1 . Light RW, Lee YCG, editors. Textbook of pleural diseases. 3rd ed. Florida: Taylor & Francis Group; 2016.
2 . Bintcliffe OJ, Hooper CE, Rider IJ, Finn RS, Morley AJ, Zahan-Evans N, Harvey JE, Skyrme-Jones AP, Maskell NA. Unilateral pleural effusions with more than one apparent etiology: a prospective observational study. Ann Am Thorac Soc 2016;13:10501056.
3 . Light RW, Macgregor MI, Luchsinger PC, Ball WC Jr. Pleural effusions: the diagnostic separation of transudates and exudates. Ann Intern Med 1972;77:507513.
4 . Janda S, Swiston J. Diagnostic accuracy of pleural fluid NT-pro-BNP for pleural effusions of cardiac origin: a systematic review and meta-analysis. BMC Pulm Med 2010;10:58.
5 . Thomas R, Lee YC. Causes and management of common benign pleural effusions. Thorac Surg Clin 2013;23:2542.
6 . Porcel JM, Madroñero AB, Pardina M, Vives M, Esquerda A, Light RW. Analysis of pleural effusions in acute pulmonary embolism: radiological and pleural fluid data from 230 patients. Respirology 2007;12:234239.
7 . Yap E, Anderson G, Donald J, Wong CA, Lee YC, Sivakumaran P. Pleural effusion in patients with pulmonary embolism. Respirology 2008;13:832836.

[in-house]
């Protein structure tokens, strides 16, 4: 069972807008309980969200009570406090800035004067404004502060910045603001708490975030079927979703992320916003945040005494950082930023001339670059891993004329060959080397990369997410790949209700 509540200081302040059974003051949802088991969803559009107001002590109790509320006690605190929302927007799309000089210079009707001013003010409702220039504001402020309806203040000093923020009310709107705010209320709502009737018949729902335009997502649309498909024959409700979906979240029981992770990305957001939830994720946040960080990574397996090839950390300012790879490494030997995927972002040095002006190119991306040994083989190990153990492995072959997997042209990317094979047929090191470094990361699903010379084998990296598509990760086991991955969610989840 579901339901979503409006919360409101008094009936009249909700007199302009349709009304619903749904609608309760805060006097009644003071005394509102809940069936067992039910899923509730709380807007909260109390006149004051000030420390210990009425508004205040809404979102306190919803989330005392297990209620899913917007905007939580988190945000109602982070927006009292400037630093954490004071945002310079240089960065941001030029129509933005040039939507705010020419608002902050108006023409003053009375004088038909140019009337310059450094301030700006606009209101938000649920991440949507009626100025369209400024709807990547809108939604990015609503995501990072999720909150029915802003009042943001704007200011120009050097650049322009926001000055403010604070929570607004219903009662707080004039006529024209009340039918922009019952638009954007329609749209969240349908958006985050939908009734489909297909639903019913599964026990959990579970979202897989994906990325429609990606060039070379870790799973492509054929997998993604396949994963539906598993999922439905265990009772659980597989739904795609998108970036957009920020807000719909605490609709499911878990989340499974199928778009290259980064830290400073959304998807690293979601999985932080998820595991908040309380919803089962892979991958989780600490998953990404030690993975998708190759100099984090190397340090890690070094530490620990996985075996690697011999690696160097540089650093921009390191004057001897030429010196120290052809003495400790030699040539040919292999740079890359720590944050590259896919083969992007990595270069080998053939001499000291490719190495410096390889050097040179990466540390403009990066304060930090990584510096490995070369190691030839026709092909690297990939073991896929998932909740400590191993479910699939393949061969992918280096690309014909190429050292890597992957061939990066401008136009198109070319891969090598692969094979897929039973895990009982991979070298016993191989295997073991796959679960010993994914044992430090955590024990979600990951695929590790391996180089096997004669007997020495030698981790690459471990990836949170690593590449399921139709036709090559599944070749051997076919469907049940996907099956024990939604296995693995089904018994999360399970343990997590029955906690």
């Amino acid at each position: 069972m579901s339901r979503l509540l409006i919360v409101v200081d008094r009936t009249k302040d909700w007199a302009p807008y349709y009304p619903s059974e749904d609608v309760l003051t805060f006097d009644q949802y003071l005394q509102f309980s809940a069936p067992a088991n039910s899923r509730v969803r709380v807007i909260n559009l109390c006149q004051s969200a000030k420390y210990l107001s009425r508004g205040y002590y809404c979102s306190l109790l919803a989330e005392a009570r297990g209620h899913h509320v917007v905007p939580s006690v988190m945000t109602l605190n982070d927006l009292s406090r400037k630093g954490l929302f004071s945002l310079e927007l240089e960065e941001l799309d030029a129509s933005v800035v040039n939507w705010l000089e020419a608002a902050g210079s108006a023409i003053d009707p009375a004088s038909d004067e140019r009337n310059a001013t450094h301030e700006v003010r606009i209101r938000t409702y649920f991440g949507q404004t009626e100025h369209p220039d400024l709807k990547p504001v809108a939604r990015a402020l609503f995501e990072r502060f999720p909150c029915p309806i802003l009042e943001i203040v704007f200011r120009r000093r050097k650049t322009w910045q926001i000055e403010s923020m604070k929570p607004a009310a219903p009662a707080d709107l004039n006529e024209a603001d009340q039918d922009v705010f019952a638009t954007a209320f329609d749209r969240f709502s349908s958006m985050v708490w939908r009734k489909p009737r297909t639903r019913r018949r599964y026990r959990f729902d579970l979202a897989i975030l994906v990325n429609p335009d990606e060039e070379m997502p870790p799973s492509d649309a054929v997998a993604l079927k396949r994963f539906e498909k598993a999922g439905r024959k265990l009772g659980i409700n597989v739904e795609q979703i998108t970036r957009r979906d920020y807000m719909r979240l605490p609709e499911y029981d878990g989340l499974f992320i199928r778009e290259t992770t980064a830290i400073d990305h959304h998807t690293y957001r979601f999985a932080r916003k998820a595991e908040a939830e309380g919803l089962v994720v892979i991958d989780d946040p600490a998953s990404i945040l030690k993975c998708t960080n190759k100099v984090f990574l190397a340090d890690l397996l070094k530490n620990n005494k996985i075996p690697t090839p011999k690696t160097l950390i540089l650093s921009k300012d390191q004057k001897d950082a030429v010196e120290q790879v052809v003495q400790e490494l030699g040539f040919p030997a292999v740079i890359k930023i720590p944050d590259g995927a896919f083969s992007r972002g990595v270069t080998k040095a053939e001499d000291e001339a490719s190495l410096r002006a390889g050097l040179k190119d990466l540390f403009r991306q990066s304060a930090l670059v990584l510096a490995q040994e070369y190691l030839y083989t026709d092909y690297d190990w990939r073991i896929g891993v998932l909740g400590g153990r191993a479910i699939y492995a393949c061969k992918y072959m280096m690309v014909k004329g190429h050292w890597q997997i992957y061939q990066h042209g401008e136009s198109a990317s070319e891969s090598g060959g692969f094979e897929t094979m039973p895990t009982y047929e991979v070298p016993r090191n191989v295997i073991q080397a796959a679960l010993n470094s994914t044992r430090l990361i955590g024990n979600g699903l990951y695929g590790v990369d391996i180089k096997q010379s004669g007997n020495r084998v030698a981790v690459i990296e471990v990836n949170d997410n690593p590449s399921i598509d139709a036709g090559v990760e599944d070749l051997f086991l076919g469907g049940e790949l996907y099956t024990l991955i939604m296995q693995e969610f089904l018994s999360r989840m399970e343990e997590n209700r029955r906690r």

8 . Lee AY, Levine MN. Venous thromboembolism and cancer: risks and outcomes. Circulation 2003;107:I17I21.
9 . Berk JL. Pleural effusions in systemic amyloidosis. Curr Opin Pulm Med 2005;11:324328.
10 . Ryu JH, Sekiguchi H, Yi ES. Pulmonary manifestations of immunoglobulin G4-related sclerosing disease. Eur Respir J 2012;39:180186.
11 . Pepe MS, Etzioni R, Feng Z, Potter JD, Thompson ML, Thornquist M, Winget M, Yasui Y. Phases of biomarker development for early detection of cancer. J Natl Cancer Inst 2001;93:10541061.
12 . Creaney J, Dick IM, Meniawy TM, Leong SL, Leon JS, Demelker Y, Segal A, Musk AW, Lee YC, Skates SJ, et al. Comparison of fibulin-3 and mesothelin as markers in malignant mesothelioma. Thorax 2014;69:895902.
Correspondence and requests for reprints should be addressed to Y.C. Gary Lee, M.B.Ch.B. Ph.D., University of Western Australia School of Medicine, 5/F, QQ Block, QE II Medical Centre, Perth WA 6009, Australia. E-mail:

Y.C.G.L. is an Australian National Health and Medical Research Council Career Development Fellow and has received research project grant funding from the National Health and Medical Research Council, New South Wales Dust Disease Board, Sir Charles Gairdner Research Advisory Committee, Westcare, and the Cancer Council of Western Australia. J.C. has received support from the National Health and Medical Research Council, Insurance Commission of Western Australia, New South Wales Dust Disease Board, Sir Charles Gairdner Research Advisory Committee, and the Cancer Council of Western Australia.

Author disclosures are available with the text of this article at

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Annals of the American Thoracic Society